Waiting for Andrew Bynum: double teams
August, 14, 2012
By Beckley Mason
Andrew D. Bernstein/NBAE/Getty Images
How much of Andrew Bynum's scoring efficiency came from playing with Kobe Bryant and Pau Gasol?
Andrew Bynum’s basketball world is about to change in a big way. His NBA adolescence was spent with Kobe Bryant drawing massive attention from opposing defenses, and Pau Gasol delivering pinpoint passes time and again.
Now that he's been traded to the Philadelphia 76ers, Bynum will have what such an efficient scorer deserves -- the ball. But he'll also have something new: the undivided attention of the defense. He can count on fewer uncontested baskets than ever.
And then there's his old nemesis, the double-team. They'll be coming thick and fast in Philadelphia.
Will he be ready? When he's not surrounded by great players, will he still be an efficient scorer?
The film tells the story of how Bynum has handled double-teams in the past. And the first thing it says is: He has a massive body, and he knows how to use it. A post threat needs a reliable means of getting the ball in good position, and for Bynum it’s as simple as deciding to go somewhere and claiming the space.
From there, Bynum scores at a good clip and draws fouls well. It doesn’t always look pretty -- despite Bynum’s practiced movements, any improvisation is typically a mess. But it’s brutally effective.
So effective that, even in the modern day of protecting the 3-point line, and even with Gasol and Bryant on the court, opponents aggressively double-teamed him in Los Angeles. That strategy worked for the Denver Nuggets in the playoffs, in part because Bynum still can do some simple things to improve his post passing and because the Lakers’ offense wasn’t doing him many favors.
One way Bynum made himself open to doubles was by making a predictable first move toward the baseline. Watch Tim Duncan in the post, and you’ll notice he almost exclusively makes his first move to the middle of the court; to counter, he goes baseline. The idea is that driving middle offers a better look at the floor and where the help or double-team is coming from. If the first move is to the baseline, suddenly two-thirds of the court goes dark and any counter move back to the middle is made blindly.
This is the sequence of many a Bynum turnover: hard dribble baseline, an unnoticed double from the top of the court, a spin back to the middle and ... straight into the double-team. Turnover.
Despite good touch around the rim, Bynum is a weak ball handler; anytime he has to take more than a couple of dribbles, it’s typically a disaster. He doesn’t have to do a lot to be "doing too much."
Bynum also tends to make himself "small" when the double-team comes, perhaps because he fears being knocked off balance should he stand up too tall. Instead of peering over the top and making a quick decision, he sometimes crouches and brings the ball to his hip -- an invitation to the defense to get even tighter.
But that habit might have been exacerbated by his teammates and the Lakers' offensive game plan. To start, the Lakers didn’t have much in the way of 3-point shooting, which made doubling an attractive option for the defense. They also tended to do a lot of unproductive moving without the ball on the weak side.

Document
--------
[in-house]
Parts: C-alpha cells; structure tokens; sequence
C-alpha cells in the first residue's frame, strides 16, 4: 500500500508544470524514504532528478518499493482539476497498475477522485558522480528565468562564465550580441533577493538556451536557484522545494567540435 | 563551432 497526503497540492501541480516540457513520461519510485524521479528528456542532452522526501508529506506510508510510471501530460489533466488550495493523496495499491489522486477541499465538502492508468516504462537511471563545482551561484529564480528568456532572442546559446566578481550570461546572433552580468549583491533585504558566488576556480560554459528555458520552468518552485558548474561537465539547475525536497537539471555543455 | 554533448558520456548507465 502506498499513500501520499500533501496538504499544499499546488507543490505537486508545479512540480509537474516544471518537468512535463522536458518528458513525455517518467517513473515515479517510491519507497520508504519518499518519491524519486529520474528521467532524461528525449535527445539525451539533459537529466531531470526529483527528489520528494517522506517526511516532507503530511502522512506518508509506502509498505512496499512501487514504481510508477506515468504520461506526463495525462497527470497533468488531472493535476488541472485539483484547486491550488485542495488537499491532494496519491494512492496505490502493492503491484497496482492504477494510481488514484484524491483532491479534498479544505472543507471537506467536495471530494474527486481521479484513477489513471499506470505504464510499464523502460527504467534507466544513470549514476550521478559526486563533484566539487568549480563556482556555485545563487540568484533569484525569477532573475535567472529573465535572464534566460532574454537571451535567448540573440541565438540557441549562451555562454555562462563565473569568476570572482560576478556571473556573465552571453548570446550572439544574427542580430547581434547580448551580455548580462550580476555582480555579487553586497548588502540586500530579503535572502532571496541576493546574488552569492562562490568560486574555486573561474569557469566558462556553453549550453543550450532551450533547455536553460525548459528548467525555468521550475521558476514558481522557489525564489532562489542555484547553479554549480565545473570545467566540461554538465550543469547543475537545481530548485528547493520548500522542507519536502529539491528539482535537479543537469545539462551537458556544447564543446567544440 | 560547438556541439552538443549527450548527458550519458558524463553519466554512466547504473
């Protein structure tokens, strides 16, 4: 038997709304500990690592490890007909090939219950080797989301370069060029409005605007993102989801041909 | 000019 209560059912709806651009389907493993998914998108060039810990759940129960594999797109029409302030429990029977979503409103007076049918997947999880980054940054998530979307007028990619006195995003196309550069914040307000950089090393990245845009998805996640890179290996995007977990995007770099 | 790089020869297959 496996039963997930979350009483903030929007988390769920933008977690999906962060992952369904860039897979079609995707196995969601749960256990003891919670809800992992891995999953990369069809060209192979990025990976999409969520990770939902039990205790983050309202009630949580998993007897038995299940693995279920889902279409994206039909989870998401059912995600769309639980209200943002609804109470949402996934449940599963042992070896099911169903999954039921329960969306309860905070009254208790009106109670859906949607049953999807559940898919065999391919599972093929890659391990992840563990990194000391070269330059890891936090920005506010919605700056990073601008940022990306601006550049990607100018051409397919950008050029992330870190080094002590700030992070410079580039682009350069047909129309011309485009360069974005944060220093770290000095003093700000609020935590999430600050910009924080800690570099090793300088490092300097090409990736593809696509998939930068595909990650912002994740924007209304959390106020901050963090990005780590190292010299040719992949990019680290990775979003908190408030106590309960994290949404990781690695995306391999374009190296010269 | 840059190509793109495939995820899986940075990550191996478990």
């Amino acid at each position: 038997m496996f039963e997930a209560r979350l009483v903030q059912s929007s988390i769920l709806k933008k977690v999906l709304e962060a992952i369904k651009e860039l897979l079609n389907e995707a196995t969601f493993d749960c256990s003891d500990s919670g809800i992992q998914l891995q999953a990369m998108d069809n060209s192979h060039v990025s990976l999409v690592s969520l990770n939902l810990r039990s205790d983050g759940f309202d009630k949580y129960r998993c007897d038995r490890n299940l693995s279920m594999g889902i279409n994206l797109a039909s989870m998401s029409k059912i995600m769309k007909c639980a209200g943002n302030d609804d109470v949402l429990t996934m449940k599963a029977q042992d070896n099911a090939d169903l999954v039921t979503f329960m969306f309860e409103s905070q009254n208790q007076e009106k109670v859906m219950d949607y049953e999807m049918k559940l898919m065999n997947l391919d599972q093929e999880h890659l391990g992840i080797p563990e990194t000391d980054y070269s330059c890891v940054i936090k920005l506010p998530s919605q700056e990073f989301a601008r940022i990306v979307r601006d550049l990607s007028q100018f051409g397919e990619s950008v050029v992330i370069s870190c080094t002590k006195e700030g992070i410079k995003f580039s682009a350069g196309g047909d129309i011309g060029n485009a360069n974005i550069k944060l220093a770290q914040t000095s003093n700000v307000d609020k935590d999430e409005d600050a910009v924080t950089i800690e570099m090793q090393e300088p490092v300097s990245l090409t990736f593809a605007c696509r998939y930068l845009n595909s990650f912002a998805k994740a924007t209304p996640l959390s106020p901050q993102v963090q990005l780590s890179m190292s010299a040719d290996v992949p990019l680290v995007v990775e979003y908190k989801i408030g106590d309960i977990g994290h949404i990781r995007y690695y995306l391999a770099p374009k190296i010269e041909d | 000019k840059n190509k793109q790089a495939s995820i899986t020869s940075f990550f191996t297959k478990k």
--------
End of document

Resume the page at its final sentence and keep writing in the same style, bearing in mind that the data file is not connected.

Ideally, Bynum would know all his passing options before he even catches the ball. But that wasn’t always the case in Los Angeles. As a result, you can sort of see the gears turning in Bynum’s head as he reads the double-team.
What was instinctive for Bynum was to duck in hard to the rim when Gasol and Bryant ran pick-and-rolls. Gasol would roll and catch the feed from Bryant, drawing Bynum’s man in his direction, then loft the ball skyward for Bynum to catch and dunk over some hapless defender.
Bynum will learn an increased appreciation for those moments when he lines up next to Lavoy Allen.
However, there is some reason to expect progress. Bynum did become quicker and more accurate with his passing as the season progressed, especially when he knew where the double-team was coming from. One of the reasons Denver gave him so much trouble was that instead of a set double-team pattern, coach George Karl made the 6-foot-10 Danilo Gallinari the designated doubler. Consequently, the double-team came from wherever Gallinari happened to be on the court, and when Bynum paused to parse the defense, the long, active power forward closed the trap.
This led to Bynum being visibly frustrated and looking to force his shot. In Philadelphia, he'll have to be patient and know that he is the source of the offense, whether the ball flows through him to the rim or from him to open shooters (at least Philadelphia has some of those -- Dorell Wright, Jason Richardson and Jrue Holiday are reliable floor-spacers). And even then, fewer easy looks probably means Bynum will be a less efficient scorer, even if he’s playing with more skill and savvy.
A Philadelphia offense tailored specifically to Bynum will mean more double-teams and more tough decisions for a player who has long feasted on easy opportunities created by talented teammates. He can and likely will make some technical adjustments to become better than he was. But nothing he can do will turn Evan Turner into Kobe Bryant, just as nothing he can do will result in the kind of easy points he so often scored in L.A.